Plants (kingdom Plantae) are autotrophs; they make their own organic nutrients. The term “organic” refers to compounds that contain carbon. Organic nutrients such as sugars are made by photosynthesis.
Plants are adapted to living on land. For example, the above-ground parts of most plants are covered by a waxy layer called a cuticle to prevent water loss. Aquatic plants are secondarily adapted to living in water.
Some evidence that suggests that plants evolved from the green algae is:
- they both use chlorophyll a, chlorophyll b, and carotenoid pigments during photosynthesis.
- the primary food reserve of both is starch.
- they both have cellulose cell walls.
Genetic and morphological evidence indicates that plants evolved from a group of green algae called charophyceans. Many charophyceans inhabit shallow freshwater environments. Natural selection may have favored individuals capable of surviving occasional drying in these environments and this gave rise to land plants.
These traits occur in plants but not charophyceans. Some evolved independently in other algae.
- Apical meristems
- Alternation of generations
- Spores with protective walls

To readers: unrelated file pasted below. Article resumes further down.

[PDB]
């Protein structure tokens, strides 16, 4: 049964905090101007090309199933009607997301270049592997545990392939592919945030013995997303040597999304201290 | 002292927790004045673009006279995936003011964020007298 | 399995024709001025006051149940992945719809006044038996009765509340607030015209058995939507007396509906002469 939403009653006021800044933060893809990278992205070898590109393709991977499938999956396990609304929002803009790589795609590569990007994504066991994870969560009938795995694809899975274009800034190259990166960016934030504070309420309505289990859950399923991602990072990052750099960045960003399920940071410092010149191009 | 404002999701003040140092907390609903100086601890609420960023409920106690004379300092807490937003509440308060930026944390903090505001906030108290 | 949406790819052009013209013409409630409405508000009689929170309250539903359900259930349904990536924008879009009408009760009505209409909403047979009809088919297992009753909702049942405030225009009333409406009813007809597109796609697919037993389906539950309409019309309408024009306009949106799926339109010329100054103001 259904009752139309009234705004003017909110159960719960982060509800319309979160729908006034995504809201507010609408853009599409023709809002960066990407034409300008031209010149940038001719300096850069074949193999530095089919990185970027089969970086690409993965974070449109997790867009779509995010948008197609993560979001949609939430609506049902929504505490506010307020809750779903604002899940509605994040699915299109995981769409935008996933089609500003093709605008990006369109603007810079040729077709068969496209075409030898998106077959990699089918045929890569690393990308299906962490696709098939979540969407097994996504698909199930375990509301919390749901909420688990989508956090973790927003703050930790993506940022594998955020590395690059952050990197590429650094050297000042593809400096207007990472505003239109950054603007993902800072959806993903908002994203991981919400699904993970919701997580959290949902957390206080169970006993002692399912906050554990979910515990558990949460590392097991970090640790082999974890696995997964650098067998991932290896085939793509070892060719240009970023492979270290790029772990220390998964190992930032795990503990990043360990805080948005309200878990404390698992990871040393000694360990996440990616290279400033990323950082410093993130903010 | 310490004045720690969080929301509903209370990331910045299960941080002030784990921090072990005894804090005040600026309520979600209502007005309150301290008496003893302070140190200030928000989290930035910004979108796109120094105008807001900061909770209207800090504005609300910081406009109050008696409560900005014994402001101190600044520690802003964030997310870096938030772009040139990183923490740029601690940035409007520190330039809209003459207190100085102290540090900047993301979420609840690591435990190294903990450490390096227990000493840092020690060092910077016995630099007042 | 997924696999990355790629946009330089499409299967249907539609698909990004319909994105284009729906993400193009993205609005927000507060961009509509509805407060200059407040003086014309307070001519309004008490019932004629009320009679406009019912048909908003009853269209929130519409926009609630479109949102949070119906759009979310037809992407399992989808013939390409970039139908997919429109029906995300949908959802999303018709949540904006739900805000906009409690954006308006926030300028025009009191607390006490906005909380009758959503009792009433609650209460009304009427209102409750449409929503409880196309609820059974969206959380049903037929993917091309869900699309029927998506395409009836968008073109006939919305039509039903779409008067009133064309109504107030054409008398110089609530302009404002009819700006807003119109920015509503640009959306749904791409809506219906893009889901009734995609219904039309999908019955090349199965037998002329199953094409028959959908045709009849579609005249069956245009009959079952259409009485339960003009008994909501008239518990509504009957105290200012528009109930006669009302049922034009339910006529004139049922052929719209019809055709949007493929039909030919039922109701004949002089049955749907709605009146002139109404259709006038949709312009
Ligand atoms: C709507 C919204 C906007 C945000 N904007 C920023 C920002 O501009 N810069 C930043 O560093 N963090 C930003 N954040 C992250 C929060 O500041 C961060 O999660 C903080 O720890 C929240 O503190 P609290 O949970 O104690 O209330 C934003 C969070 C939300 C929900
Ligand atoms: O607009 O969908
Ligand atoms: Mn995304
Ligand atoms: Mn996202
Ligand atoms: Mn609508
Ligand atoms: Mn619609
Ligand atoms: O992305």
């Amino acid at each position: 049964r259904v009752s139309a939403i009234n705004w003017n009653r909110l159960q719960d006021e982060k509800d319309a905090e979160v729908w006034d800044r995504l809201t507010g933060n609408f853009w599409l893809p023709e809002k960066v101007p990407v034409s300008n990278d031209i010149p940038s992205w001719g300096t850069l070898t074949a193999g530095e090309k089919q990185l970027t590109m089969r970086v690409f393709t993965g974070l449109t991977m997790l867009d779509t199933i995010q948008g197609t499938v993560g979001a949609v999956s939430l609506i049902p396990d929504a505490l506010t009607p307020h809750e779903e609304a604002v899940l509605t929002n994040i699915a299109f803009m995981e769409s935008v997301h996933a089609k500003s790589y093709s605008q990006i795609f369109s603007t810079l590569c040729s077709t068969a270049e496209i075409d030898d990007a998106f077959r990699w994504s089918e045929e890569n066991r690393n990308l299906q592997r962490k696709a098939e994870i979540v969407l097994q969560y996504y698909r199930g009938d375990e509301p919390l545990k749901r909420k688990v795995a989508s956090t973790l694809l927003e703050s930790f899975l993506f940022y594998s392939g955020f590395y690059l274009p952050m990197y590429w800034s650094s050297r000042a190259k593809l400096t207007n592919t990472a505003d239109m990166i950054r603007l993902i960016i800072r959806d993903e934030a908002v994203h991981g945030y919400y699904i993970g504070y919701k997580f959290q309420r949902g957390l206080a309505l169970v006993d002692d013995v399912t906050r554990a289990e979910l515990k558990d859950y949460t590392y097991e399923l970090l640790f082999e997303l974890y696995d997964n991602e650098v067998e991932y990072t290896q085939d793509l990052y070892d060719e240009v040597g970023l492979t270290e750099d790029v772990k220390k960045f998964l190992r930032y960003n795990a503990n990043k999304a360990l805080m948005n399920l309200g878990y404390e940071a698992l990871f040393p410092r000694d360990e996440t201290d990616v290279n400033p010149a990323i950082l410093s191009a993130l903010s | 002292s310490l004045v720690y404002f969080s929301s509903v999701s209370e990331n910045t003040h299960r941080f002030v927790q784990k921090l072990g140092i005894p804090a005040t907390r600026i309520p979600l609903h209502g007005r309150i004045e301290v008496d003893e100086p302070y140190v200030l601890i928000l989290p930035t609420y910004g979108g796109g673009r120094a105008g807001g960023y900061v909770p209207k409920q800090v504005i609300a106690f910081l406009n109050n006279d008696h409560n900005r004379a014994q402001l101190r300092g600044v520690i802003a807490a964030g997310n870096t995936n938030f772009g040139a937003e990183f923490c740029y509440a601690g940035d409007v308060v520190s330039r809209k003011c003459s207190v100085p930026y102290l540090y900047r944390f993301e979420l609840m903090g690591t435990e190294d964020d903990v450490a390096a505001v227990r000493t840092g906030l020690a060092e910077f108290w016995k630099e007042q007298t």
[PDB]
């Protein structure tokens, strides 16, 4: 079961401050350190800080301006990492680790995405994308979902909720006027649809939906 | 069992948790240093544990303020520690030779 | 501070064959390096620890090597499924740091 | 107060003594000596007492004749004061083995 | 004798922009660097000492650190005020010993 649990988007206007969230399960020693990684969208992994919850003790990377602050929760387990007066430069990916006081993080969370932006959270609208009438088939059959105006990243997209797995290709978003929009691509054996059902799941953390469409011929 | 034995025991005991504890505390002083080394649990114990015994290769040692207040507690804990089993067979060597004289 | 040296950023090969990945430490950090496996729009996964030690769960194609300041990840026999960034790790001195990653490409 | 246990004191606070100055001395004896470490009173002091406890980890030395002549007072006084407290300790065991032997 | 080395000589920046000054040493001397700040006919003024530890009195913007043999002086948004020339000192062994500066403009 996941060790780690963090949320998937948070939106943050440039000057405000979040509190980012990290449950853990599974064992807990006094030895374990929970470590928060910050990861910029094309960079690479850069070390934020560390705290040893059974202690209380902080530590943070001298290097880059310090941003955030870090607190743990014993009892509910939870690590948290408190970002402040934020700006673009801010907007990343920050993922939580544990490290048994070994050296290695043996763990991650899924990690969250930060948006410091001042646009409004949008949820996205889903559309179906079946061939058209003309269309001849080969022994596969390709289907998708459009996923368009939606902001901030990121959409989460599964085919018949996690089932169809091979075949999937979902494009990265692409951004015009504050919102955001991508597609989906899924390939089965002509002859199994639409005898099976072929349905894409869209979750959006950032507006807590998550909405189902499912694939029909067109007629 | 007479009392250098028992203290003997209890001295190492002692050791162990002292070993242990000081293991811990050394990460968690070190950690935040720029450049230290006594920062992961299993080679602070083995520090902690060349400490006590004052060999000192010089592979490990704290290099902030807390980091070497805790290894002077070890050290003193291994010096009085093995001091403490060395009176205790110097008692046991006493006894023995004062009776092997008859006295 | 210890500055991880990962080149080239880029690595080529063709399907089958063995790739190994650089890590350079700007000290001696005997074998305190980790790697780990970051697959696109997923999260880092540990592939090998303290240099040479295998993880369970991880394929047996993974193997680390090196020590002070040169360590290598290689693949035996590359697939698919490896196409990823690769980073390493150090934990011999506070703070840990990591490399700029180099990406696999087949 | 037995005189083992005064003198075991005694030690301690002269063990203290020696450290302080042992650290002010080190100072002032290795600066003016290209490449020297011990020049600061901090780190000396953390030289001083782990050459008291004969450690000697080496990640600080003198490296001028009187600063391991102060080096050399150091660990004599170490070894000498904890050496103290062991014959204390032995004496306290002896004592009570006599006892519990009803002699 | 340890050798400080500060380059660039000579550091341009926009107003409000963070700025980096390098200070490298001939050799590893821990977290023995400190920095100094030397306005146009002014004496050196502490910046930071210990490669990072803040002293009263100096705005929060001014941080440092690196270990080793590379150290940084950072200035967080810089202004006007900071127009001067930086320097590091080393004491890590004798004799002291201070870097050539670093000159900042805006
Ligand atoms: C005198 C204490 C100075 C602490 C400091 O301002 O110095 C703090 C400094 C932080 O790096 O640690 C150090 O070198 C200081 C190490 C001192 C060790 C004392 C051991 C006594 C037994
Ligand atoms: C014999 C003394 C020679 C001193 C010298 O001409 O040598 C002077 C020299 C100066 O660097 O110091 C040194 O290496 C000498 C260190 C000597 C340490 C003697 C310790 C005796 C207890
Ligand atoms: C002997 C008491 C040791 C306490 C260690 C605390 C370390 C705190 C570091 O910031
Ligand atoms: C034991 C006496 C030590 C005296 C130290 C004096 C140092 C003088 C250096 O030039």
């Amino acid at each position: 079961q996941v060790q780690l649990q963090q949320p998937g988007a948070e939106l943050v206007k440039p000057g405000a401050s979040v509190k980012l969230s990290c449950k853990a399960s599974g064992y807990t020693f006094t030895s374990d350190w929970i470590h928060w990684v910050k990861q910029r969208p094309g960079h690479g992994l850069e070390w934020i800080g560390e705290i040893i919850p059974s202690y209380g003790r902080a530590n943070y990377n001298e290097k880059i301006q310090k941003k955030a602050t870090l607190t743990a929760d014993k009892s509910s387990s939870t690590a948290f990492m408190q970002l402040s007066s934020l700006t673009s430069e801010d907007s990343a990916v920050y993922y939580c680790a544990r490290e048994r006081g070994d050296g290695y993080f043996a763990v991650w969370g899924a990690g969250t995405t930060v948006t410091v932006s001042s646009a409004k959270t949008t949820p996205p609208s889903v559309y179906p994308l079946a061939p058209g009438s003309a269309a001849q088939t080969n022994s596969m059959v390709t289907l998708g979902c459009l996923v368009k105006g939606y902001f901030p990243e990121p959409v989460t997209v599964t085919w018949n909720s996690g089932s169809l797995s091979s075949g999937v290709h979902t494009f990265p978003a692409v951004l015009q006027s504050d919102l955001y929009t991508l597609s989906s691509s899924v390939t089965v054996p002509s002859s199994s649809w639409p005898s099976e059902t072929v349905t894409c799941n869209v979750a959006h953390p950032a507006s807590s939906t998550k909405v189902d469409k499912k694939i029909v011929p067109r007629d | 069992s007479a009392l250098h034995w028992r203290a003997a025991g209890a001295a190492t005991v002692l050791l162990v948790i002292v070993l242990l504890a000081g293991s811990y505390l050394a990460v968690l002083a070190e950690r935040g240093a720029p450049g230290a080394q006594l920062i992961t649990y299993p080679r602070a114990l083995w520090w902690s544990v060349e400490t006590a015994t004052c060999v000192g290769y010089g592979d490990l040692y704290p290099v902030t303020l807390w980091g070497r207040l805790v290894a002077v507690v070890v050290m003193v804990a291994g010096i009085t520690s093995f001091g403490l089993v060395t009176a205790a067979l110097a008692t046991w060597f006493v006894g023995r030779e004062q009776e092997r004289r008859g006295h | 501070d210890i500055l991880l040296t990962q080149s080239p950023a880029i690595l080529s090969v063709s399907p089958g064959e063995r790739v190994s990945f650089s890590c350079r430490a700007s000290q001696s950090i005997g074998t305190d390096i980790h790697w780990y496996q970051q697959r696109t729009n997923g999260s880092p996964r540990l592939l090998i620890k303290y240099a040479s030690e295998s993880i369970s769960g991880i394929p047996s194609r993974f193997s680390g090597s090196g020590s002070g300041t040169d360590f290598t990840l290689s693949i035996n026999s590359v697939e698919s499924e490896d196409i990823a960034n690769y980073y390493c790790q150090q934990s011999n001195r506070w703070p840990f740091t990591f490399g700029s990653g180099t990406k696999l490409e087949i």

- Spores produced in sporangia
- Gametes are produced in multicellular structures called gametangia; Antheridia produce sperm; Archegonia produce eggs
- Multicellular dependent embryos
- Many have a cuticle that waterproofs and offers some protection
Alternation of Generations
The basic alternation of generations life cycle is illustrated below.
The diploid plant that produces spores is called a sporophyte. The haploid plant that produces gametes is called a gametophyte.
Some protists also have an alternation of generations life cycle but the structures that produce gametes in protists are usually single cells. Plants produce gametes in multicullar structures that have an outer protective layer. Sperm are produced in structures called antheridia (sing. antheridium), eggs are produced in archegonia (sing. archegonium),. As in protists and fungi, spores of plants are produced insporangia (sing. sporangium).